The onset of the First World War heralded huge changes in the workplace – namely, the widespread recruitment of women to fill roles vacated by men going to fight. This situation required much negotiation with trade unions regarding the employment of unskilled women taking on roles previously filled by craftsmen.
In 1916, it because compulsory for Ministry controlled organisations to have welfare workers. By the end of the war, there were roughly 1000 welfare workers, 600 of whom had WWA membership. At the same time, organisations started appointing labour officers. Mostly male, these labour officers were tasked with helping the management of what are now typical HR responsibilities: recruitment, discipline, dismissal and industrial relations on a local level amongst unionised workers. The labour officers were also responsible for interpreting the complicated legal framework pertaining to the employment of civilians in wartime production. In particular, they were involved with the rights of workers to challenge the circumstances of their dismissal at Munitions Tribunals.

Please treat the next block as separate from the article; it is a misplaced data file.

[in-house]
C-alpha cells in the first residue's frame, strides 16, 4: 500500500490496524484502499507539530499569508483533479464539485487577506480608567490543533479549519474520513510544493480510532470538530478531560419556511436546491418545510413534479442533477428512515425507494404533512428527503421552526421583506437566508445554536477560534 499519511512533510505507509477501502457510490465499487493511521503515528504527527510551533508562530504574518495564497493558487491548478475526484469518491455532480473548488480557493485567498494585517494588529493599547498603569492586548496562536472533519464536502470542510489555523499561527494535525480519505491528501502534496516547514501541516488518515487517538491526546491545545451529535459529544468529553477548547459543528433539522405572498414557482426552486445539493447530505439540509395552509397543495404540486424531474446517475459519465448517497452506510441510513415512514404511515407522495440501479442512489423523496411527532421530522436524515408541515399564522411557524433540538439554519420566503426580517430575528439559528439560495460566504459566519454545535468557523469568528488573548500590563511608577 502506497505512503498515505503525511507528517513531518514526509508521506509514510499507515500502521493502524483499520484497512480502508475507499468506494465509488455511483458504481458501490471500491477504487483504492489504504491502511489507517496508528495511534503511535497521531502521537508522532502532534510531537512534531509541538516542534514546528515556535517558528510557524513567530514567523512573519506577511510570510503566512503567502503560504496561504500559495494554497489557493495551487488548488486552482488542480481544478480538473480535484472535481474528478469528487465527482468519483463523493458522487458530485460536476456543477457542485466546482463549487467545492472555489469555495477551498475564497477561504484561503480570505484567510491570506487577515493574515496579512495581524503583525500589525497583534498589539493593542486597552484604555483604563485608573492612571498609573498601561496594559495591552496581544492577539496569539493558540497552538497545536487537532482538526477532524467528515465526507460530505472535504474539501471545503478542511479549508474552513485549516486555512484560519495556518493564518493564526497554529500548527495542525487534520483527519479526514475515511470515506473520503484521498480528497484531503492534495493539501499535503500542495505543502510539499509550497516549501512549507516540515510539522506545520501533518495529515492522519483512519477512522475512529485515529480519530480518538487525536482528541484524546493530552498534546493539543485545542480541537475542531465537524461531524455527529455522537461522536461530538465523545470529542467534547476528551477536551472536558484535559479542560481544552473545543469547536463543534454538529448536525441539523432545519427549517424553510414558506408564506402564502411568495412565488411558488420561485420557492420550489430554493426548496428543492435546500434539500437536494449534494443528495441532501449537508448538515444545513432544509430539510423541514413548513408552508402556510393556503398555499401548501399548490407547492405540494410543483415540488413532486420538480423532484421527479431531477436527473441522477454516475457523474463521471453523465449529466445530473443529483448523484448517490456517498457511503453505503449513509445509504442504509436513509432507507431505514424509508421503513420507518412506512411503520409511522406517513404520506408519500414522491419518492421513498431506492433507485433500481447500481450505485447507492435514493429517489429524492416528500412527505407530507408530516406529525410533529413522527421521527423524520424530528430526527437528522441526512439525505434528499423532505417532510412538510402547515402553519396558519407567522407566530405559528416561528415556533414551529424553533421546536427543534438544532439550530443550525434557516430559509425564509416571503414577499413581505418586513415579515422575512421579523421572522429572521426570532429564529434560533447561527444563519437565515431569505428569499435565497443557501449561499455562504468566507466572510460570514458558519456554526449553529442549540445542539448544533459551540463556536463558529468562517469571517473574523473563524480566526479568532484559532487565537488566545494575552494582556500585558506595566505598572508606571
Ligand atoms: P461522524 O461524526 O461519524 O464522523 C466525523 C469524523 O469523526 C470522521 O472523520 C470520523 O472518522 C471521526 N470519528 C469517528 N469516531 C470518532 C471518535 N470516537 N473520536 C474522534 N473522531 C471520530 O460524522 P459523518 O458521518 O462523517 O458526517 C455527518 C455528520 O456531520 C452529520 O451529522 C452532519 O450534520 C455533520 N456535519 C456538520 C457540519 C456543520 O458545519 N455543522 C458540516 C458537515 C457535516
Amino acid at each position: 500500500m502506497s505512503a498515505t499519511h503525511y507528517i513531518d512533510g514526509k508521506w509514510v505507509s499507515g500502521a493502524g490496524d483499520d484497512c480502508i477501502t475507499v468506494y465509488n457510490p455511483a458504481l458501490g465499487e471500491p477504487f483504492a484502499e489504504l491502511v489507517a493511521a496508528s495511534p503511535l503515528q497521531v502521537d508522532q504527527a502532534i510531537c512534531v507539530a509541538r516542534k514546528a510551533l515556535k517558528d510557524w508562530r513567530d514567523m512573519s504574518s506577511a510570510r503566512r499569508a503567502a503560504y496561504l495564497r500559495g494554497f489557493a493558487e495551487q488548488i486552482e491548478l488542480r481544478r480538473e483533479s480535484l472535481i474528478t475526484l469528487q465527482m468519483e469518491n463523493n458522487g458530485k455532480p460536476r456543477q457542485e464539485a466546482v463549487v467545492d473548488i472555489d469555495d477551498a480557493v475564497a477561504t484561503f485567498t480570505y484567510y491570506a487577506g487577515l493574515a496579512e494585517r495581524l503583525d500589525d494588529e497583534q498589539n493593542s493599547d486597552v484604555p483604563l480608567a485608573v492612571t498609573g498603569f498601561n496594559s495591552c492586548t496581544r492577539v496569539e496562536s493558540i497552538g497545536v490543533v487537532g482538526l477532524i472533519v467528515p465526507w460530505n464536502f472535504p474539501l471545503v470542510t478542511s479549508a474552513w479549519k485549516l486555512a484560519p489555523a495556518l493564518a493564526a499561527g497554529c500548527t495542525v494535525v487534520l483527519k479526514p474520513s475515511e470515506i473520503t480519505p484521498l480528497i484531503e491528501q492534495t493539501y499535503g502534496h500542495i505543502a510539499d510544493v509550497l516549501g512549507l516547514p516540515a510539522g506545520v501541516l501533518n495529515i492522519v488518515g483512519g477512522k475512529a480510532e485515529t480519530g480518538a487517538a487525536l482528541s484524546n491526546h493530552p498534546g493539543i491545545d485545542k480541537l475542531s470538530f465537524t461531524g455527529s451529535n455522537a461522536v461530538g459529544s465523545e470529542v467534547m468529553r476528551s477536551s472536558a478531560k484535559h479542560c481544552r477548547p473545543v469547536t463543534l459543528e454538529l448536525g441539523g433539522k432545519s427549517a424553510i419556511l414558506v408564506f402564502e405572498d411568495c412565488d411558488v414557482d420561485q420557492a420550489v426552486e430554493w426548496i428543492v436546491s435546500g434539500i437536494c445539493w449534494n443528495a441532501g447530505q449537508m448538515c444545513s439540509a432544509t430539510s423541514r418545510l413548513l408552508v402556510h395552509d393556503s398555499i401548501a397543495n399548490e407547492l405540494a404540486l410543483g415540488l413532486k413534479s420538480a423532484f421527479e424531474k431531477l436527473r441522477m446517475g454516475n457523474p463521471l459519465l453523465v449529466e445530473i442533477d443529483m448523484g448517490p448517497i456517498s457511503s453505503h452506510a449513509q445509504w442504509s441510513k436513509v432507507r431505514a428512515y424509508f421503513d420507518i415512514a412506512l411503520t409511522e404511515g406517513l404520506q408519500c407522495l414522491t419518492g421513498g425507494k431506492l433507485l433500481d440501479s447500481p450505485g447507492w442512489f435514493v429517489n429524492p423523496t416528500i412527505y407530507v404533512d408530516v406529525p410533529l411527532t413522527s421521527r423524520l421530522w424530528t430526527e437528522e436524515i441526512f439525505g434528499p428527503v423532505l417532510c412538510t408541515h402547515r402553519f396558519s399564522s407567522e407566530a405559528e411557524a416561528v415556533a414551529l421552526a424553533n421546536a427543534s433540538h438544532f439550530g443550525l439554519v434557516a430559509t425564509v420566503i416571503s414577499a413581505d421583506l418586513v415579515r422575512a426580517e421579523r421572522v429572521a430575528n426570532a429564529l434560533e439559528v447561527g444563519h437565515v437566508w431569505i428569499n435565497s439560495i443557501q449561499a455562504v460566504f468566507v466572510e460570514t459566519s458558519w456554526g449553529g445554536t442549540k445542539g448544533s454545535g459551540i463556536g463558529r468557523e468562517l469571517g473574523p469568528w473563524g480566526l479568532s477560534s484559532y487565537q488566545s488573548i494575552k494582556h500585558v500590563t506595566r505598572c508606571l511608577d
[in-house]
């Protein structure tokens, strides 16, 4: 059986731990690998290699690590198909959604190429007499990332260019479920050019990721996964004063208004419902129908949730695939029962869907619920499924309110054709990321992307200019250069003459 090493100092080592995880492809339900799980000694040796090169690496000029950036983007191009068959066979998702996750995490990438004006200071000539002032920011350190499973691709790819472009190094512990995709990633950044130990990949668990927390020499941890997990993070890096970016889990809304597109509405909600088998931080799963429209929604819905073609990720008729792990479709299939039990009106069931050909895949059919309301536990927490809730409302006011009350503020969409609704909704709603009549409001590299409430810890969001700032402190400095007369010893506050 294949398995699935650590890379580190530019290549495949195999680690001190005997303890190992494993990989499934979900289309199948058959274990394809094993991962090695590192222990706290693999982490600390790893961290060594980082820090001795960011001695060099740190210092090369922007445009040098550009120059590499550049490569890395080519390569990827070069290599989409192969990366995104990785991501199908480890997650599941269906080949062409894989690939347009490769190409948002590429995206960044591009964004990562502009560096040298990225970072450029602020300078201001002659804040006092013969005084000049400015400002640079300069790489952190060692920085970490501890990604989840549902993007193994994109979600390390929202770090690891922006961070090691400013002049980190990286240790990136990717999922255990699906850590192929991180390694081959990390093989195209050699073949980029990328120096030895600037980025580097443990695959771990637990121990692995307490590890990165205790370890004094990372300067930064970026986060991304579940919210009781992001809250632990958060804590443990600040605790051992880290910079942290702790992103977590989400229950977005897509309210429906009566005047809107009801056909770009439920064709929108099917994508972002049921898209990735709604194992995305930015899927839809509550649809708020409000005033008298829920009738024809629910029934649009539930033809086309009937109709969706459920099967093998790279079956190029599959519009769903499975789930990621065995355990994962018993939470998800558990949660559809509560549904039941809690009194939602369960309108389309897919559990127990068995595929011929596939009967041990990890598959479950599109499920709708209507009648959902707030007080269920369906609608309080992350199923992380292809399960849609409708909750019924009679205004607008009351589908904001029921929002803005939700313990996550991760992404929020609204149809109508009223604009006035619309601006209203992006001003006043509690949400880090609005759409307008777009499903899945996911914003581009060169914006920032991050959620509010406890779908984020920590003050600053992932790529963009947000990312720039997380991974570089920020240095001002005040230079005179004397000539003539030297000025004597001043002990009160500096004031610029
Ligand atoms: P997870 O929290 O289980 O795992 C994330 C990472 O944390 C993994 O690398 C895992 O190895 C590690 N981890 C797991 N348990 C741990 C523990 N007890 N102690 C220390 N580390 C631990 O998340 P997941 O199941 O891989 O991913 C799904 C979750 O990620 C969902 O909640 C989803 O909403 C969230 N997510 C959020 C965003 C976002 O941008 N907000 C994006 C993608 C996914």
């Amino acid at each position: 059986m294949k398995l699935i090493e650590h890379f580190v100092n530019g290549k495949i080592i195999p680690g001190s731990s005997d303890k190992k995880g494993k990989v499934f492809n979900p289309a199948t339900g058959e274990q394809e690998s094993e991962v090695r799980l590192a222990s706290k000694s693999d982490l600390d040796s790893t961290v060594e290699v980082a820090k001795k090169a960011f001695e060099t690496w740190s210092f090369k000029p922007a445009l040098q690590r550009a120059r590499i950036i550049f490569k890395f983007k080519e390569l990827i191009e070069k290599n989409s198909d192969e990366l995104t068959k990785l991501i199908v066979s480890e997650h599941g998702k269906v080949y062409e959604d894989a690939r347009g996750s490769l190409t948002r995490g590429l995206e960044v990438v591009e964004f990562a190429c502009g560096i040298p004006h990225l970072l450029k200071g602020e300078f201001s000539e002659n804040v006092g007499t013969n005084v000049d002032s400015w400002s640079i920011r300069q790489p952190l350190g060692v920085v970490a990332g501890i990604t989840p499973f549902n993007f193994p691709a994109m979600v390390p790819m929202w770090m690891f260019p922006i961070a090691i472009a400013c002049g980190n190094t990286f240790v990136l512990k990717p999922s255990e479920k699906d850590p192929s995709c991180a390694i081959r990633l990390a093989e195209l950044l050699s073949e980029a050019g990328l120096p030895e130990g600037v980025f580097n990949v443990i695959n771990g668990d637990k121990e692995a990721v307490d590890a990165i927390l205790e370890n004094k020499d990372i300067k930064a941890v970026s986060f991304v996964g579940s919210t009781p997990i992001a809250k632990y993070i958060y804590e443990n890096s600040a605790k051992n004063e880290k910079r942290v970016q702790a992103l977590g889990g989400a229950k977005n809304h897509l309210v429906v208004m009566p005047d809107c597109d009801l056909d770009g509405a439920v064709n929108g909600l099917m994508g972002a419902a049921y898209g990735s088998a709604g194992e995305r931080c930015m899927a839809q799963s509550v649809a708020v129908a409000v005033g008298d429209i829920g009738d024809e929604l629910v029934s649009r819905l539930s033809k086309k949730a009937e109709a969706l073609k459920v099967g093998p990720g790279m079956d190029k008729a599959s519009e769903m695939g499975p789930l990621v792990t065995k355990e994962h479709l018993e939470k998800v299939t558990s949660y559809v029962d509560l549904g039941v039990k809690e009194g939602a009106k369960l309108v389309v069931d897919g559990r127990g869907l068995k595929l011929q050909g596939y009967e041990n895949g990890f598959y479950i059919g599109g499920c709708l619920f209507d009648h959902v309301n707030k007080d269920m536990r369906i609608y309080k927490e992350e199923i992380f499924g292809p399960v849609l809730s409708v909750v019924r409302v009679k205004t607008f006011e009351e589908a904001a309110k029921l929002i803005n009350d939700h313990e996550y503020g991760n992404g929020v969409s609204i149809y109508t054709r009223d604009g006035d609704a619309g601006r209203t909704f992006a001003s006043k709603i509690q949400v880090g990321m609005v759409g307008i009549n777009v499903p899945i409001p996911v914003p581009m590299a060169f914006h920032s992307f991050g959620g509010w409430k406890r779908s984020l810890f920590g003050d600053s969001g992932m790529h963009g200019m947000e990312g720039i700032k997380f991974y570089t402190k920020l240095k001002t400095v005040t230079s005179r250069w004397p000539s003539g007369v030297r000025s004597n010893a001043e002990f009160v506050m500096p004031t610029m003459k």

So it can be seen that the role, scope and status of these early personnel representatives was expanding quite rapidly. Local welfare associations also started springing up around the country, ones that had no connection to the WWA.